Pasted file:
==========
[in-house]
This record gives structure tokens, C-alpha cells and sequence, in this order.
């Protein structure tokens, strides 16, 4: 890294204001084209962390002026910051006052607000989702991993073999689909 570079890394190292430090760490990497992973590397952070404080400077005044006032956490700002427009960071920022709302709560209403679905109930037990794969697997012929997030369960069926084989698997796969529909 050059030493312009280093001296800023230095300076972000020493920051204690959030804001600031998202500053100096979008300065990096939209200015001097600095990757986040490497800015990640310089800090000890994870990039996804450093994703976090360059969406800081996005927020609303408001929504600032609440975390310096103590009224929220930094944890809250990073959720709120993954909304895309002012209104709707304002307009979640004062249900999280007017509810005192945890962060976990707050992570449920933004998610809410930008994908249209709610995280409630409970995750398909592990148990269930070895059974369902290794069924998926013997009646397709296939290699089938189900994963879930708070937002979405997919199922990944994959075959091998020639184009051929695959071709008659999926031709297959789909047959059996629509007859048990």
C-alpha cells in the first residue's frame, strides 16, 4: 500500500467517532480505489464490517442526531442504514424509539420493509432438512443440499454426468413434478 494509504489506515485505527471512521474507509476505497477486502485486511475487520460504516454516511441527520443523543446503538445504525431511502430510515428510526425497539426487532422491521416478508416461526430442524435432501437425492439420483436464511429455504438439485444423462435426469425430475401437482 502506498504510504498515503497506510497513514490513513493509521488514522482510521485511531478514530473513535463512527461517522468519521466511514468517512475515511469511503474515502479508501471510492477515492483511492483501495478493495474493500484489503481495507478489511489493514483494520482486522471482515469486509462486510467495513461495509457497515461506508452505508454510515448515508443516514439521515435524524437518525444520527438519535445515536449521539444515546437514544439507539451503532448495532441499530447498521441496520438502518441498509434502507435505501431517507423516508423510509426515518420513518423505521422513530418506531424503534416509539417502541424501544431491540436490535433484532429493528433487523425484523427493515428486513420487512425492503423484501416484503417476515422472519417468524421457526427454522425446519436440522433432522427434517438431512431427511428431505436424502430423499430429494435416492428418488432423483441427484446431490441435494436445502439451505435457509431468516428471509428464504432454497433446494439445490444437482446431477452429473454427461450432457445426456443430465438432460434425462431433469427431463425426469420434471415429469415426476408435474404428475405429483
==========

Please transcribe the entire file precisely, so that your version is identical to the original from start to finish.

[in-house]
This record gives structure tokens, C-alpha cells and sequence, in this order.
């Protein structure tokens, strides 16, 4: 890294204001084209962390002026910051006052607000989702991993073999689909 570079890394190292430090760490990497992973590397952070404080400077005044006032956490700002427009960071920022709302709560209403679905109930037990794969697997012929997030369960069926084989698997796969529909 050059030493312009280093001296800023230095300076972000020493920051204690959030804001600031998202500053100096979008300065990096939209200015001097600095990757986040490497800015990640310089800090000890994870990039996804450093994703976090360059969406800081996005927020609303408001929504600032609440975390310096103590009224929220930094944890809250990073959720709120993954909304895309002012209104709707304002307009979640004062249900999280007017509810005192945890962060976990707050992570449920933004998610809410930008994908249209709610995280409630409970995750398909592990148990269930070895059974369902290794069924998926013997009646397709296939290699089938189900994963879930708070937002979405997919199922990944994959075959091998020639184009051929695959071709008659999926031709297959789909047959059996629509007859048990």
C-alpha cells in the first residue's frame, strides 16, 4: 500500500467517532480505489464490517442526531442504514424509539420493509432438512443440499454426468413434478 494509504489506515485505527471512521474507509476505497477486502485486511475487520460504516454516511441527520443523543446503538445504525431511502430510515428510526425497539426487532422491521416478508416461526430442524435432501437425492439420483436464511429455504438439485444423462435426469425430475401437482 502506498504510504498515503497506510497513514490513513493509521488514522482510521485511531478514530473513535463512527461517522468519521466511514468517512475515511469511503474515502479508501471510492477515492483511492483501495478493495474493500484489503481495507478489511489493514483494520482486522471482515469486509462486510467495513461495509457497515461506508452505508454510515448515508443516514439521515435524524437518525444520527438519535445515536449521539444515546437514544439507539451503532448495532441499530447498521441496520438502518441498509434502507435505501431517507423516508423510509426515518420513518423505521422513530418506531424503534416509539417502541424501544431491540436490535433484532429493528433487523425484523427493515428486513420487512425492503423484501416484503417476515422472519417468524421457526427454522425446519436440522433432522427434517438431512431427511428431505436424502430423499430429494435416492428418488432423483441427484446431490441435494436445502439451505435457509431468516428471509428464504432454497433446494439445490444437482446431477452429473454427461450432457445426456443430465438432460434425462431433469427431463425426469420434471415429469415426476408435474404428475405429483